The CT features of the morphological pattern were divided into four types, as described in previous research (4, 5, 13). In this study, type 4 (36.5%) and type 3 (34.5%) patterns were almost as frequent as each other, which is in line with the findings of a study by Mascalchi et al. (5). The type 4 pattern was significantly more common in AD than SCC, perhaps due to the higher frequency of GGO in type 4 (89.5%). In a previous report, the loculation pattern was only considered to be unilocular or multilocular (4). Regarding the loculation pattern, we also considered the presence of septum, as several previous studies showed that the presence of septum within CCLC is important (6, 7, 18-22). The presence of septum in CCLC was reported in 54.8 - 66.7% of cases (7, 18-21).
Liu et al. reported “separations within cavities” (44.4%) and “blood vessels passing through cavities” (20.2%) separately on CT scans (22). However, since it is often difficult to distinguish between these two types, many studies have not differentiated them (6, 7, 18-21). In the current study, septum in CCLC was observed in 83.7% of cases, which is higher than previous reports. Tan et al. also reported that septations within CCLC on CT scans were composed of different types of tissue, that is, fibrous tissues produced by tumor cells, bronchus, or blood vessels (7). The present findings showed that the MS pattern was significantly more common in AD than SCC, suggesting the need to consider the loculation pattern, not only GGO in CCLC on CT scans.
Although the developmental mechanism of solitary CCLC is uncertain, some studies of radiology-pathology correlations revealed that it is commonly caused by a check-valve mechanism, obstructing the small airways (in 38% of cases) (13). Other causes include lepidic growth of AD on emphysematous pulmonary parenchyma, cyst formation of a tumor, and growth along the wall of a preexisting bulla. In a study by Tan et al., microscopic findings revealed that most tumor cells produced abundant fibrous tissues, which might extrinsically cause airway obstruction and allow air to enter, but not exit (“ball-valve phenomenon”), leading to the development of cysts (7). The persistence of blood vessels and bronchi as relatively robust tissues and the pathological characteristics of tumor cells producing abundant fibrous tissues may contribute to the formation of septa (7).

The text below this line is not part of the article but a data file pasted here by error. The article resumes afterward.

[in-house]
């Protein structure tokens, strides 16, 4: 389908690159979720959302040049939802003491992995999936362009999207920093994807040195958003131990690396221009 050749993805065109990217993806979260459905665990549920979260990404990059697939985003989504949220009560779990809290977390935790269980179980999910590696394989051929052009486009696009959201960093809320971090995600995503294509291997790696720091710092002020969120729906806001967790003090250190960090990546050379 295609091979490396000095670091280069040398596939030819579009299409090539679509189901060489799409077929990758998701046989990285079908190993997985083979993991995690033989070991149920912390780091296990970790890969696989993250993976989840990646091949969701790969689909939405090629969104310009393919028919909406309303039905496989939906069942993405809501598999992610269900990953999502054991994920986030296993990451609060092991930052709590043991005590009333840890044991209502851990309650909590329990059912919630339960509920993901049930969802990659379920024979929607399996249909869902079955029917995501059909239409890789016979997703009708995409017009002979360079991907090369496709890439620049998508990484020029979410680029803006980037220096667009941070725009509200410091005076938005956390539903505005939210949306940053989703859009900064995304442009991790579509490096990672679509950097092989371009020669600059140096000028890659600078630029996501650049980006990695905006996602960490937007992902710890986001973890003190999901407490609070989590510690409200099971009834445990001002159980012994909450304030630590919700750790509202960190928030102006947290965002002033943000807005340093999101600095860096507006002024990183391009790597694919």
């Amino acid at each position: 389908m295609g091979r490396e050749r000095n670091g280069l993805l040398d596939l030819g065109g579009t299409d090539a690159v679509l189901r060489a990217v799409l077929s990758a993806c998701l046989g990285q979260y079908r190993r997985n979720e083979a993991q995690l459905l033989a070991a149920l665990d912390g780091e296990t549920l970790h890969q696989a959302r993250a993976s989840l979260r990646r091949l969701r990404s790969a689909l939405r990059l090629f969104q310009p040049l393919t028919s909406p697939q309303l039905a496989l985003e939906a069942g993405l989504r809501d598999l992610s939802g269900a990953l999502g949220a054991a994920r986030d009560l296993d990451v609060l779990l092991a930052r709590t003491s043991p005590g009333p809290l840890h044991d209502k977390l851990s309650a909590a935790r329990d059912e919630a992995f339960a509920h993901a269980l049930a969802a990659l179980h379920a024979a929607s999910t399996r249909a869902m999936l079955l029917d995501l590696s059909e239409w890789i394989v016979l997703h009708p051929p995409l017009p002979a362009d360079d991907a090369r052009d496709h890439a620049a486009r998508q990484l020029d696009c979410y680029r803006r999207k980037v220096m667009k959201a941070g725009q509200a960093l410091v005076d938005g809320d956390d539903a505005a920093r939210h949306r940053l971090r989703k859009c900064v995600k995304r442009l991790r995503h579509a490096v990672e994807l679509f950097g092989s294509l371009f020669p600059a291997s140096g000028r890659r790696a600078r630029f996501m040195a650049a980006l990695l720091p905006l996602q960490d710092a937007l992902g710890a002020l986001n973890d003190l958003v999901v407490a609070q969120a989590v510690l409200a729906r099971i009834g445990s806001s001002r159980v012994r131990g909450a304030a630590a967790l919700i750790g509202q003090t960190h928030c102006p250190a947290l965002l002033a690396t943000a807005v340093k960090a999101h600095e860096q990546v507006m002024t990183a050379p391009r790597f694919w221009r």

Frequently, SCC is more extensively destructive than AD. The MS pattern is significantly more common in AD than SCC, possibly because its relatively stronger tissues are more likely to remain (17). According to the present histopathological study, the following mechanisms underlie the formation of the MS pattern of thin-walled cavities: (1) Dilatation of bronchi against a relatively large bronchus, compressed by the tumor, and dilatation of the cavity-like portion of the bronchovascular bundle with a septum-like structure and fibrous thickening; (2) fibrous thickening of the alveolar septum associated with the tumor; and (3) fibrous thickening of a subpleural interlobular septum.
On 18F-FDG PET scans, the SUVmax of AD was significantly lower than that of SCC (P = 0.001). Thin-walled cystic lesions and small mural nodules of CCLC may not demonstrate 18F-FDG uptake. Also, depending on the amount of lepidic growth in AD, observed as GGO on CT scans, uptake on 18F-FDG PET may be reduced or even absent (13). The present results also showed no significant difference in either visual or semi-quantitative analyses when only solid lesions were assessed. However, CCLC in AD often shows an MS pattern in the airspace on CT scan, even if the lesion is solid; this finding may help differentiate the histological findings and indicate a suspicion of lung cancer.
This study had several limitations. First, there could be selection bias in this retrospective study. Second, the present study was only based on temporary CT scans, and the morphological changes of CT scans over time remain unknown; therefore, morphological changes and the timing of images were not examined. Third, the radiology-pathology correlation was not determined in all cases. However, by reviewing the CT and 18F-FDG PET images of many patients, it was possible to identify the characteristics of CCLC. Finally, in this study, the CT and PET features of CCLC were not compared with those of other non-cavitary lung cancers or non-tumoral lesions with cavitary changes, and survival was not analyzed; these variables need to be examined in future studies.
In conclusion, the CT features of CCLC, especially the presence of GGO and the MS pattern were more common in AD than SCC. The MS pattern was common in solid AD lesions. The 18F-FDG uptake in AD was significantly lower than SCC, although there was no significant difference among solid lesions. Overall, the presence of an MS pattern in cystic airspaces on CT scans should be considered, as it may help differentiate the histological findings and identify potential lung cancer cases.